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WRITER: Burton Cole

Apparently you can lose at the fill-in-the-blank game

Long-married couples have a knack for finishing each other’s sentences. Terry and I do that. It’s too bad that we’re never talking about the same thing when we do. You’ve seen those creepy couples. They’ll be all smiles and doe-eyed as they carry on coded cut-off conversations that would confound James Bond, Ethan Hunt and Harriet the Spy. “Sweetheart, would you...” “... pass the salt? ...

Get ready to hurry up and wait

“Wanna hike through the woods?” “That’s a great idea,” my wife said. “Just give me a minute to gather up a couple things.” “No!” I cried. “We’ll never get there.” “Don’t be silly,” Terry said. “Once upon a time, when we decided to do something, we got up and did it. No planning. No packing. No hesitation. What happened?” “We got wiser.” She headed down the hall. “Did ...

I could really use dum-dum-dumm music

I’ve figured out why I’m in trouble so often — no background music. At first, I thought it was me. Maybe I am an insensitive clod. A clumsy oaf. A lazy laggard. Don’t be ridiculous. She was just having another bad day at the exact moment when I opened my mouth or spilled the ketchup on the Very Important Project. Again. But if life came with background music, I’d have avoided all manner of ...

Finding comfort

Sherri Mamounis, 56, of Youngstown, gets paid to be the live-in caretaker for her twin sister, Sheryl Lasky, who has been diagnosed with multiple sclerosis. Mamounis officially works 42 hours per week in her own home for about $300 per week under a state-approved program that allows family members or friends to be hired by a qualified agency to provide paid assistance to loved ones. She assists her twin with ...

Mowing the lawn is time well wasted

I stood at the picture window, staring at nothing in particular while my thoughts frittered and frolicked a million miles away. The voice froze a thought either mid-frit or mid-frol: “Yes, that grass sure is high.” I blinked myself back to the present. Turned to see my sweet wife. And said the first thing that came to mind: “Huh?” “The yard.” Terry pointed out the window. “You’ve been fretting ...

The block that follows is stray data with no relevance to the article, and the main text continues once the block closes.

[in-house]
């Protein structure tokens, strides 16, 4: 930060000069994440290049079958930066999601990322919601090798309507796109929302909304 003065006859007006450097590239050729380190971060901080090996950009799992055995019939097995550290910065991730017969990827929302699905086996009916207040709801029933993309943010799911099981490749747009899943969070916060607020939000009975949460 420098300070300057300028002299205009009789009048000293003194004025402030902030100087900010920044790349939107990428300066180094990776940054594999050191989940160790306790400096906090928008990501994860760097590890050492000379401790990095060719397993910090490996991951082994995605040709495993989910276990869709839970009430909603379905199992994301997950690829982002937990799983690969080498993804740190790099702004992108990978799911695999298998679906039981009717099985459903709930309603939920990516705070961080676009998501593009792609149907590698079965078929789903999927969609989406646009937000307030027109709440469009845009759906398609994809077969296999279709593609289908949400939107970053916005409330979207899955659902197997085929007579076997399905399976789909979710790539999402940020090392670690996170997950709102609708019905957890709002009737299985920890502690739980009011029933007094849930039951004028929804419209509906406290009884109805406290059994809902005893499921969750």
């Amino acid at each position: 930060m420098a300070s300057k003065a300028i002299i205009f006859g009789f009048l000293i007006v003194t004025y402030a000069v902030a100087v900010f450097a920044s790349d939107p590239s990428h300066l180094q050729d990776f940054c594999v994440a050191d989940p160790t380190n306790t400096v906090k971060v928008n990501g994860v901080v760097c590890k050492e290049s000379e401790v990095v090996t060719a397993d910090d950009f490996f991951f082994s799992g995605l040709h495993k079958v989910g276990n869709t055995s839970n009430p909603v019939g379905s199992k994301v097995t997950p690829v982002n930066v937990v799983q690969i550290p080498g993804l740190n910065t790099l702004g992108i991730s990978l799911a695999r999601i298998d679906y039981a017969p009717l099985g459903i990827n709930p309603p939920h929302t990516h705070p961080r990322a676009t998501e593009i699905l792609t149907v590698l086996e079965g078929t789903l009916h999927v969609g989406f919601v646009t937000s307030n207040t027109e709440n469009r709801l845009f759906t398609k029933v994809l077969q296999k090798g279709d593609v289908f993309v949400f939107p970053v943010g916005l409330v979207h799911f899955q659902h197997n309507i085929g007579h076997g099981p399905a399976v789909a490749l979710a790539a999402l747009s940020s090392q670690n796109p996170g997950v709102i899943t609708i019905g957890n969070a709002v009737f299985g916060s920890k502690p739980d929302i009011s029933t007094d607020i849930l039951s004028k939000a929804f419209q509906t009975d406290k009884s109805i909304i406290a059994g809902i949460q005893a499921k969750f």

Having a sensible, adult breakfast

The stealth Pop-Tarts were left at the newspaper office in a brown paper bag. The attached note read: “Here is a Terry-approved breakfast option. I advise that you store it toward the back of your pantry, but if she should find it, you can blame it on a factory error.” I peeked inside the bag. It contained a rounded cardboard canister. Oatmeal. A sensible and responsible breakfast. What a mean thing to ...

Without experimentation, Pop-Tarts still worth craving

“Stop! You almost passed the Pop-Tarts.” “Let’s not leave the job half done,” my wife called over her shoulder. She pushed the shopping cart farther down the grocery aisle. I grabbed a 12-pack of frosted strawberry and caught up to her. “Don’t worry. I got them.” Terry reshelved the Pop-Tarts. “No. You’re 60 years old.” “Big boys eat Pop-Tarts, too,” I whined. “Ooh, look, ...

Birthdays and sales tax are constant

Like all my other schemes to get rich, this one collapsed due to circumstances no one could have predicted. At least, I didn’t. It certainly seemed better than the time I set up a roadside stand to sell cow pies fresh from the pasture. Who could have known that wasn’t how city gardeners wanted to buy fertilizer? Nor did it have the drawbacks of the time I stuck a for-sale sign in the front yard. “But ...

McDonald family conquers coronavirus

Editor’s note: This is the second in a sporadic series of coronavirus survivor stories. McDONALD — “I could have been one of the statistics, one more death in Trumbull County,” novel coronavirus survivor Jim Mashburn said. For a while, the idea seemed appealing. “(I said) I’m not sure I want to live with this, the muscles ached so bad,” he said. “I was so sick. My kidneys had started to ...

What to write when there’s nothing left to write about

I rocked my easy chair up a smidge so that I could brush Pop-Tart crumbs off my belly. I didn’t want the strawberry filling to stain my favorite T-shirt, the one that proclaims: “Please don’t interrupt me while I’m ignoring you.” I cued another hand of spider solitaire on the laptop resting on my knees. “I don’t know what to write for my column this week,” I called out to my wife, Terry, who was ...